This is the shabby secret of the welfare statists’ tirades against gold. Deficit spending is simply a scheme for the confiscation of wealth. Gold stands in the way of this insidious process. It stands as a protector of property rights. If one grasps this, one has no difficulty in understanding the statists’ antagonism toward the gold standard.

Yes, Alan Greenspan really did write all of the above – is it any wonder that Ron Paul famously asked Greenspan to sign a copy of that 1966 essay for him.

Fast-forward (or should that be ‘slow-forward’) to today, and Greenspan is back sounding like a gold-bug once again. However, this time with a twist, because he focusses the gold issue on China – something that regular readers here will know that we’ve been beating the drum about for years.

Taken from “Golden Rule: Why Beijing is Buying”:

If China were to convert a relatively modest part of its $4 trillion foreign exchange reserves into gold, the country’s currency could take on unexpected strength in today’s international financial system.

Re-read that sentence again – yes, Greenspan really does open up his 2014 gold missive speculating about China converting its reserves into gold – and not only that, that it would mean China’s “currency could take on unexpected strength in today’s international financial system”.

But… but… aren’t we always told that gold has no place it our modern finical system, especially for a central bank? Now we have the former head of the Fed telling us backing ones currency with gold is a sign of strength!

So are there any signs that China might do this? How about any of the following penned by us over the past couple of years:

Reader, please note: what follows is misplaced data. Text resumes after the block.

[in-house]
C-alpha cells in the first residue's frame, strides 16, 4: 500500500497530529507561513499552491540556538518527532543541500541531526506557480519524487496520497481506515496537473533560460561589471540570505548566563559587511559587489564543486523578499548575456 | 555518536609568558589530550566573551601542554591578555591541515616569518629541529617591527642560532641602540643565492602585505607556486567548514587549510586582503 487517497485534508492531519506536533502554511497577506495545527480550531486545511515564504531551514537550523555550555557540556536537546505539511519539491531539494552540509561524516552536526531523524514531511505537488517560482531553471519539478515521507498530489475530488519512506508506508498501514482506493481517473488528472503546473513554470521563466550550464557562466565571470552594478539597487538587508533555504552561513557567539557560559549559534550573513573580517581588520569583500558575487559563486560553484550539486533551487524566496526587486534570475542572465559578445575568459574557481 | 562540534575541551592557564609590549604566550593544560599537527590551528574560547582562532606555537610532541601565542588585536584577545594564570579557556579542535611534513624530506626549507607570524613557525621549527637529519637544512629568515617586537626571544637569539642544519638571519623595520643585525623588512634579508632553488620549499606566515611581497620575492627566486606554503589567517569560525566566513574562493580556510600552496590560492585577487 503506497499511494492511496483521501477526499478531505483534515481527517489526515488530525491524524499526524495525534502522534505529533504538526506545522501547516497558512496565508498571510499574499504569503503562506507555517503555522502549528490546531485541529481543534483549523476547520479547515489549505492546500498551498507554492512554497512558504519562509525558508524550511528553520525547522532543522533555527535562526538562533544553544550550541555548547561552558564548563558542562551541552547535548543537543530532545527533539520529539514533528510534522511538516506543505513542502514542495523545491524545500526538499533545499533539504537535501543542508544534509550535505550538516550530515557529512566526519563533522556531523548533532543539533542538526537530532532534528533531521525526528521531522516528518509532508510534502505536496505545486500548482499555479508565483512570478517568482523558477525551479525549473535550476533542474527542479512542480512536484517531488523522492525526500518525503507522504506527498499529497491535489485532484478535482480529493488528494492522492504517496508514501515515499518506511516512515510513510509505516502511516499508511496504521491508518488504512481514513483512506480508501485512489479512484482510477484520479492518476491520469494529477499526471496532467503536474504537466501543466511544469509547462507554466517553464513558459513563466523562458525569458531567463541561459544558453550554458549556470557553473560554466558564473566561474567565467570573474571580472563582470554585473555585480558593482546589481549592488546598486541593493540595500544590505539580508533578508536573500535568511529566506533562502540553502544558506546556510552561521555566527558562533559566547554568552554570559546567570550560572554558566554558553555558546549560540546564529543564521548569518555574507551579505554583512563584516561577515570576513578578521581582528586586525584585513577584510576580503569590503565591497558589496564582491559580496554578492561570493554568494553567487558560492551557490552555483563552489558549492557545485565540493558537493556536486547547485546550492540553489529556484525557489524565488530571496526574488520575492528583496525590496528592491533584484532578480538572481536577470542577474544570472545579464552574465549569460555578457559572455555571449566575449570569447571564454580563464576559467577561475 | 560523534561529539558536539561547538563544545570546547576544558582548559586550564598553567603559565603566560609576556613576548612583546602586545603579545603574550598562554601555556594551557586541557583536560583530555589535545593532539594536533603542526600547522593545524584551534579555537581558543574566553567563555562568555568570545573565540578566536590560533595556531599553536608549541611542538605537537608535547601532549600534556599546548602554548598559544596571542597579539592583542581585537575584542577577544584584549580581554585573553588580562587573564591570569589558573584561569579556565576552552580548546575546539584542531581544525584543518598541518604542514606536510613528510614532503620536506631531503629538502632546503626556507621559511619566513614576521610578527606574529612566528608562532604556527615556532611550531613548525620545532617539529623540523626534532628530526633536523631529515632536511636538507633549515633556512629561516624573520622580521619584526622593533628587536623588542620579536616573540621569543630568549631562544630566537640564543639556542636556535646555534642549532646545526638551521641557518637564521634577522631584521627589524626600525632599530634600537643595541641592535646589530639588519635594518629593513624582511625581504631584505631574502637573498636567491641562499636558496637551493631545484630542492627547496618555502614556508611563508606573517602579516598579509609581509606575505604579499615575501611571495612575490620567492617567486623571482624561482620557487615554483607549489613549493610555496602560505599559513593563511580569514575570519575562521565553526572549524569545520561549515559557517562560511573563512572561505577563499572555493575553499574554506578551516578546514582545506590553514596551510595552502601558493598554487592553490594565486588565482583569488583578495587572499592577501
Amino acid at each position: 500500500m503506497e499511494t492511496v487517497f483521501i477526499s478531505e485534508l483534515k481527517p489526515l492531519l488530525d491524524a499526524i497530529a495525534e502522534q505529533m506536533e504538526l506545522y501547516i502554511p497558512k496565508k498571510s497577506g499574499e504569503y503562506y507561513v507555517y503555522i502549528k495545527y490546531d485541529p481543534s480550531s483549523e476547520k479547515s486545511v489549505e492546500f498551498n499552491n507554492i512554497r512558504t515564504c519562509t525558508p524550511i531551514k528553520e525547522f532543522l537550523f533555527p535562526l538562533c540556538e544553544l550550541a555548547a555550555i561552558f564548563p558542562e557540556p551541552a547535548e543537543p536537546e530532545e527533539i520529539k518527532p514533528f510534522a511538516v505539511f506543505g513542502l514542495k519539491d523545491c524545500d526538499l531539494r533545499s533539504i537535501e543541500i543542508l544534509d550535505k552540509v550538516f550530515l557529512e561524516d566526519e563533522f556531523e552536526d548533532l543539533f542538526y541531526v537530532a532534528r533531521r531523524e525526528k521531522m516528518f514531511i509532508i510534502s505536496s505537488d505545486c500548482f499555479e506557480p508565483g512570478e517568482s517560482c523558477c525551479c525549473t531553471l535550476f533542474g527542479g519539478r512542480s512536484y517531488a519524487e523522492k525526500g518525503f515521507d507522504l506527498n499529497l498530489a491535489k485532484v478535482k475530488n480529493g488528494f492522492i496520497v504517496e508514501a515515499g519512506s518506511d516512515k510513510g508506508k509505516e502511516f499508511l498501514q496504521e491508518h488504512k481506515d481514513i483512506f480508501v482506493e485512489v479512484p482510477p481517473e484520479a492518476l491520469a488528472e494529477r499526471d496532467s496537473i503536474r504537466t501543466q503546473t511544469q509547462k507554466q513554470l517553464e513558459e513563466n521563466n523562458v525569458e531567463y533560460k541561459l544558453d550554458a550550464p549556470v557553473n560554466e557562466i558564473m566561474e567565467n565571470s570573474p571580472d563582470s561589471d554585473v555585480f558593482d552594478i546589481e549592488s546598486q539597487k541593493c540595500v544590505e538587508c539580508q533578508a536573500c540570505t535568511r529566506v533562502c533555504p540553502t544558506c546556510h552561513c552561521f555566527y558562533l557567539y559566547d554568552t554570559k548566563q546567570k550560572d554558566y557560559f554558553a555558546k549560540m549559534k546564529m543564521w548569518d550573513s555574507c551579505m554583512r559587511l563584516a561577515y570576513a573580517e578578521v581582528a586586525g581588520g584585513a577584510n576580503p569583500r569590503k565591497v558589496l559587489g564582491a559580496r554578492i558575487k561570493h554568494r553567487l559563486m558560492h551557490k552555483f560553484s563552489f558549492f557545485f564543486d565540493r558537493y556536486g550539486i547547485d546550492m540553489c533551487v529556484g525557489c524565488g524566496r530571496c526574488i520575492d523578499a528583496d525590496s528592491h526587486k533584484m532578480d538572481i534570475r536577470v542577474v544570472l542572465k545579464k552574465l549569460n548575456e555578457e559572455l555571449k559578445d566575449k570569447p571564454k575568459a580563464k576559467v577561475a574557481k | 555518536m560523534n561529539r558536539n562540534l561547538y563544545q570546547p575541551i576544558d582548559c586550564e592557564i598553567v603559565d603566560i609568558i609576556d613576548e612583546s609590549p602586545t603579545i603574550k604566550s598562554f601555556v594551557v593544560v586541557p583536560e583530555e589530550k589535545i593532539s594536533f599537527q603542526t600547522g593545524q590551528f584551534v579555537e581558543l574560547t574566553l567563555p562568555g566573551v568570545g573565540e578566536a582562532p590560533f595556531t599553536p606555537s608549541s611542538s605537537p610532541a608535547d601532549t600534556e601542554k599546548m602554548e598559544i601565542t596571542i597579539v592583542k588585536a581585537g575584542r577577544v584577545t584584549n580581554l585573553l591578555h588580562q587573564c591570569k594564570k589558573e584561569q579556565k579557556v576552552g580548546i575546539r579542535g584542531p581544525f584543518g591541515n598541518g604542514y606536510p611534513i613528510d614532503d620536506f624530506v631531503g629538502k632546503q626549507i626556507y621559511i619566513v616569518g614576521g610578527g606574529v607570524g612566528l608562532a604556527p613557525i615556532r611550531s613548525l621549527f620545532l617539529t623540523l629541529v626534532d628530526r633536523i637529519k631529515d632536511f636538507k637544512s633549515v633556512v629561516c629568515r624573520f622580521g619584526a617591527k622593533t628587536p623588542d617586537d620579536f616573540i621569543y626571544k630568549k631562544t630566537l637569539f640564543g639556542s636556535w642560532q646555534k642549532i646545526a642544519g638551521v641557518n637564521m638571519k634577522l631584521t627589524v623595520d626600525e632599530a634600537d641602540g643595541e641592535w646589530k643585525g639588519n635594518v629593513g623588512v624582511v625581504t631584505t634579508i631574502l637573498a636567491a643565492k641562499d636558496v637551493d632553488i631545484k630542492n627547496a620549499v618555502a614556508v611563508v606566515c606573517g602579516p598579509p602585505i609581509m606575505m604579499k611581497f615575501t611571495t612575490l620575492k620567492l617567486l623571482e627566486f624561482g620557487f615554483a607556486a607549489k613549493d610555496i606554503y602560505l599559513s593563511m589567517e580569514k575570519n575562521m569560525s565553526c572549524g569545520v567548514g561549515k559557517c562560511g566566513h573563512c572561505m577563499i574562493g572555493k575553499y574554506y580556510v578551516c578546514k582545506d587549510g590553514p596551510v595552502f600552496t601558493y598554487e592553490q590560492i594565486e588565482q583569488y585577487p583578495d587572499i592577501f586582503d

Might do this? Seems more like they are doing this.

Greenspan continues:

It would be a gamble, of course, for China to use part of its reserves to buy enough gold bullion to displace the United States from its position as the world’s largest holder of monetary gold. (As of spring 2014, U.S. holdings amounted to $328 billion.) 

Now note just how much a risk it would be:

But the penalty for being wrong, in terms of lost interest and the cost of storage, would be modest

That’s right, for one of the richest countries on the planet, a strategy of backing their currency with gold only comes with “modest” risks according to Greenspan.

Then Greenspan gets really “gold-buggy”:

Yet gold has special properties that no other currency, with the possible exception of silver, can claim. For more than two millennia, gold has had virtually unquestioned acceptance as payment. It has never required the credit guarantee of a third party. No questions are raised when gold or direct claims to gold are offered in payment of an obligation; it was the only form of payment, for example, that exporters to Germany would accept as World War II was drawing to a close.